Nanotechnology Now

Our NanoNews Digest Sponsors



Heifer International

Wikipedia Affiliate Button


android tablet pc

Home > Press > Toward computers that fit on a pen tip: New technologies usher in the millimeter-scale computing era

Designed for use in an implantable eye-pressure monitor, University of Michigan researchers
developed what is believed to be the first complete millimeter-scale computing system.
Credit: Gyouho Kim
Designed for use in an implantable eye-pressure monitor, University of Michigan researchers developed what is believed to be the first complete millimeter-scale computing system.

Credit: Gyouho Kim

Abstract:
A prototype implantable eye pressure monitor for glaucoma patients is believed to contain the first complete millimeter-scale computing system.

Toward computers that fit on a pen tip: New technologies usher in the millimeter-scale computing era

Ann Arbor, MI | Posted on February 27th, 2011

And a compact radio that needs no tuning to find the right frequency could be a key enabler to organizing millimeter-scale systems into wireless sensor networks. These networks could one day track pollution, monitor structural integrity, perform surveillance, or make virtually any object smart and trackable.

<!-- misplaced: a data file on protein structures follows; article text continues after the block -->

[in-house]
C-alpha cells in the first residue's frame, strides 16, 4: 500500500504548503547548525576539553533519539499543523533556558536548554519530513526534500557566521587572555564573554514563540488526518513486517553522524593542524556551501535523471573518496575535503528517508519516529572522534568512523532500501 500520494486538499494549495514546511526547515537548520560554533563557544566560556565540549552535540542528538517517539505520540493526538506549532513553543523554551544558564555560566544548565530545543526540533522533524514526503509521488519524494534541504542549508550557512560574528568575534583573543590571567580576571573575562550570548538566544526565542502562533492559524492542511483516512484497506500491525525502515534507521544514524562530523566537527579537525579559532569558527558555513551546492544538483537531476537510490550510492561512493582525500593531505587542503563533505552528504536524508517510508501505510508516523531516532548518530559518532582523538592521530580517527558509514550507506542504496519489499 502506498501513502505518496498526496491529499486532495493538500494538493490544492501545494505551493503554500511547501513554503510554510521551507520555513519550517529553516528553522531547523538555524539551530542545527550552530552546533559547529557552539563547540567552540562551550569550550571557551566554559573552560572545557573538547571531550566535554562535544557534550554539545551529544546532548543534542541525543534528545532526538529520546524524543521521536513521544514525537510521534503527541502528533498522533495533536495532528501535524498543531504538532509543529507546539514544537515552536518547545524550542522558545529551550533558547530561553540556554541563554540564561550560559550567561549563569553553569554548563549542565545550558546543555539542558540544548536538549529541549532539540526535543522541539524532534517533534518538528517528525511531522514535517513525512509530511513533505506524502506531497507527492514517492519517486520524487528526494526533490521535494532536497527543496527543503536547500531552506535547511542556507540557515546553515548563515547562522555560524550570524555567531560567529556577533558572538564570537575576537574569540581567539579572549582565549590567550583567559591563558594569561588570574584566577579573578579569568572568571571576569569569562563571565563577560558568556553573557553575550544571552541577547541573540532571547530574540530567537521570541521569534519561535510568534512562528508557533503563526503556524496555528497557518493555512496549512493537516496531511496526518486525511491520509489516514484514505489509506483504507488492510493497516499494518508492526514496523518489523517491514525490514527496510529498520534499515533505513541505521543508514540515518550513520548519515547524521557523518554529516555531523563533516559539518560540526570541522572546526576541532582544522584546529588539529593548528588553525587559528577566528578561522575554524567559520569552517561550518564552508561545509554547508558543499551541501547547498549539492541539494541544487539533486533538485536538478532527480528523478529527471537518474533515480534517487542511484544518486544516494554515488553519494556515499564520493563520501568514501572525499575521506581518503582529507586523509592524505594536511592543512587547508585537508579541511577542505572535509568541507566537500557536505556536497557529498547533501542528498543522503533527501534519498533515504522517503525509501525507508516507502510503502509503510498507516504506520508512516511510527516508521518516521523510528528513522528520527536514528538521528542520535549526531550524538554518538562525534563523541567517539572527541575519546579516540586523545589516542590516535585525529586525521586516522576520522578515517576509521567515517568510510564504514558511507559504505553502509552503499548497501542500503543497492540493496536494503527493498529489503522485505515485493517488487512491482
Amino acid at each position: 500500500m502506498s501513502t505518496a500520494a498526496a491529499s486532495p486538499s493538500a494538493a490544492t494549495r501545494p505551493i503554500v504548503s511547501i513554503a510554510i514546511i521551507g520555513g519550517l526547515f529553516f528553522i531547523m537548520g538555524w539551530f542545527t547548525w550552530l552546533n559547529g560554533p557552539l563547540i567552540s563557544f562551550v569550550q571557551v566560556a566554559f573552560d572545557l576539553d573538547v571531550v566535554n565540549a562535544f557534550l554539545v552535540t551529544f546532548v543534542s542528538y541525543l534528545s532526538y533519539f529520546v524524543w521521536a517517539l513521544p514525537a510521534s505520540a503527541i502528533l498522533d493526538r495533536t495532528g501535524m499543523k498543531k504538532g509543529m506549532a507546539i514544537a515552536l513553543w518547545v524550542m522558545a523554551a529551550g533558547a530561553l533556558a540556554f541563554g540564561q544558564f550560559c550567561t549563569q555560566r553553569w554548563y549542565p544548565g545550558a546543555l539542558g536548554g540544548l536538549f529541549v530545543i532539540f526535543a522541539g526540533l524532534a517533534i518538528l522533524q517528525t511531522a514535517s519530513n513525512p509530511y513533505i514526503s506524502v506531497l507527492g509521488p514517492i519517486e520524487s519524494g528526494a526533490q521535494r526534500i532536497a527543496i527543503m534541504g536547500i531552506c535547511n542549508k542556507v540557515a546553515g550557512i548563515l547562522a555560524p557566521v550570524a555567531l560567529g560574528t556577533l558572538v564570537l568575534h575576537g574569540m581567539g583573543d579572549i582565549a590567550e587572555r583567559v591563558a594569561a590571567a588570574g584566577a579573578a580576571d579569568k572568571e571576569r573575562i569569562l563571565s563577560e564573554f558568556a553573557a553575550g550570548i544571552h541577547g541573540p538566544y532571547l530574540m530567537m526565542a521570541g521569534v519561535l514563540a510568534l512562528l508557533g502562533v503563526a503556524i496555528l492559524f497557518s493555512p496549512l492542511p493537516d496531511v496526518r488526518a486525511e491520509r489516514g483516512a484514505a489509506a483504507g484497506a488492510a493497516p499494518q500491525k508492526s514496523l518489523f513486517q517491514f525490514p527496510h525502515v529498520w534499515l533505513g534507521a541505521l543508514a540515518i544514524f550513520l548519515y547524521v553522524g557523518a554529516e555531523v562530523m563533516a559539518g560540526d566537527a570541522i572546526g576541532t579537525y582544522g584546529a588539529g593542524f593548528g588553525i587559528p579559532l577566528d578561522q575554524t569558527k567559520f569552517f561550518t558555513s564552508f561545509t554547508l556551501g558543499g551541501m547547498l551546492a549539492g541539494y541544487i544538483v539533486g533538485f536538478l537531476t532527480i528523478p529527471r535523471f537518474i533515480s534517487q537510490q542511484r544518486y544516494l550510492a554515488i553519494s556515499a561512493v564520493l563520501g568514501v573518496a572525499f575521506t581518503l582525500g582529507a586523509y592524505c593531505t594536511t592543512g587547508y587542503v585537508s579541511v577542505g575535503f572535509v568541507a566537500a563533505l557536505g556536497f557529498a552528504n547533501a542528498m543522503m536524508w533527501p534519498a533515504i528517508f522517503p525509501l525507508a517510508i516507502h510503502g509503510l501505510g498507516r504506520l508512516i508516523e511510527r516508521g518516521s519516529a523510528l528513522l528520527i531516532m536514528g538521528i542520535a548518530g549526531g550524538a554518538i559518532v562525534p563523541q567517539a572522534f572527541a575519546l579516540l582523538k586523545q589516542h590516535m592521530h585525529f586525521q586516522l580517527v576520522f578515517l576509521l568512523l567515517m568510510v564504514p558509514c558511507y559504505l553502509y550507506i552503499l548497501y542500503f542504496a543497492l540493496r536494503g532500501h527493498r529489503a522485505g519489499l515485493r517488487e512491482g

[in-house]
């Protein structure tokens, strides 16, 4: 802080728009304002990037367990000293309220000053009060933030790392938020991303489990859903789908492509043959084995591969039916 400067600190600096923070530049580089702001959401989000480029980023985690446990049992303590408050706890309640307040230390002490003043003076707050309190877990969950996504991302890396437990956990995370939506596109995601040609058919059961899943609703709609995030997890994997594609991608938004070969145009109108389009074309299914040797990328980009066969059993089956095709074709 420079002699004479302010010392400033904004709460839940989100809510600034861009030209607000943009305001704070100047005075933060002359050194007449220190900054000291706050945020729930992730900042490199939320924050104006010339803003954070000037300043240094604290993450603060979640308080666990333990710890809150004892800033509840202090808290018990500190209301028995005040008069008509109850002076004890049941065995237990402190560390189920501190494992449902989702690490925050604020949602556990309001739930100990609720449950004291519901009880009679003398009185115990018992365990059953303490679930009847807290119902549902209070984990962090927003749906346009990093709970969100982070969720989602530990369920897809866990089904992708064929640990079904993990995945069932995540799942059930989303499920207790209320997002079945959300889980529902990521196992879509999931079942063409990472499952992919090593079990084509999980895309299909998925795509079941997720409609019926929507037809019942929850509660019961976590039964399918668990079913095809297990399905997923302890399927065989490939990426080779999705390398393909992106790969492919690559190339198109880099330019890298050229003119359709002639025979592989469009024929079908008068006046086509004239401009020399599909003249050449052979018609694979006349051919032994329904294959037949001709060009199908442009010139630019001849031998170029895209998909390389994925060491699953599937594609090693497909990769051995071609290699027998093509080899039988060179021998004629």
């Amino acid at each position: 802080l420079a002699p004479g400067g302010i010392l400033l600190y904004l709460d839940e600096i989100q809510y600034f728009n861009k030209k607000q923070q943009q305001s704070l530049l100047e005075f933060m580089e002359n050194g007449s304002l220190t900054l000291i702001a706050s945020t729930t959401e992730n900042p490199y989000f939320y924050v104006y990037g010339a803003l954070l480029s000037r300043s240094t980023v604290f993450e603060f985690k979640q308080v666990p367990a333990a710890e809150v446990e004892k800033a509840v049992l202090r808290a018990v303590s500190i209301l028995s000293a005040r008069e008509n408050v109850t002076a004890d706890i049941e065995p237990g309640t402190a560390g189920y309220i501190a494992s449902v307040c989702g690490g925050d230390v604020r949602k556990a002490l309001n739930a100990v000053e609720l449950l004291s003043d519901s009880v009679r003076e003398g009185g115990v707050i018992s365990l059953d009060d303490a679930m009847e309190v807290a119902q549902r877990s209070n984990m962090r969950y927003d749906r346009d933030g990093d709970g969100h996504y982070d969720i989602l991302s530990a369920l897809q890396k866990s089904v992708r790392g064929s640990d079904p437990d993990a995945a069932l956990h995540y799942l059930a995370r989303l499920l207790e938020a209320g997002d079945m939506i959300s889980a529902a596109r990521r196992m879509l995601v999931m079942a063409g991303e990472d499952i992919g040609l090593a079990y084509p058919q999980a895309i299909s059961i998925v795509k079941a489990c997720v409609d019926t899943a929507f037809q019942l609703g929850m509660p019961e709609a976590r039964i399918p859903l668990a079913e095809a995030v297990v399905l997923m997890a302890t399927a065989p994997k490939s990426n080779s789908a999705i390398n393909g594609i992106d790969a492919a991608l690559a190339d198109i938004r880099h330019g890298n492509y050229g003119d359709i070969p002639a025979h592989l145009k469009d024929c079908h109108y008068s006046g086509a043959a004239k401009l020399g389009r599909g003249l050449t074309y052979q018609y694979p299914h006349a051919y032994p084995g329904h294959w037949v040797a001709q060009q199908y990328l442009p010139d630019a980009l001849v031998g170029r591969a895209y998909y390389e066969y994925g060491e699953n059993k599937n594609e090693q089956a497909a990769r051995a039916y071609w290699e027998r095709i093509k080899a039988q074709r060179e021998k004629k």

Both developments at the University of Michigan are significant milestones in the march toward millimeter-scale computing, believed to be the next electronics frontier.

Researchers present papers on each today at the International Solid-State Circuits Conference (ISSCC) in San Francisco. The work is being led by three faculty members in the U-M Department of Electrical Engineering and Computer Science: professors Dennis Sylvester and David Blaauw, and assistant professor David Wentzloff.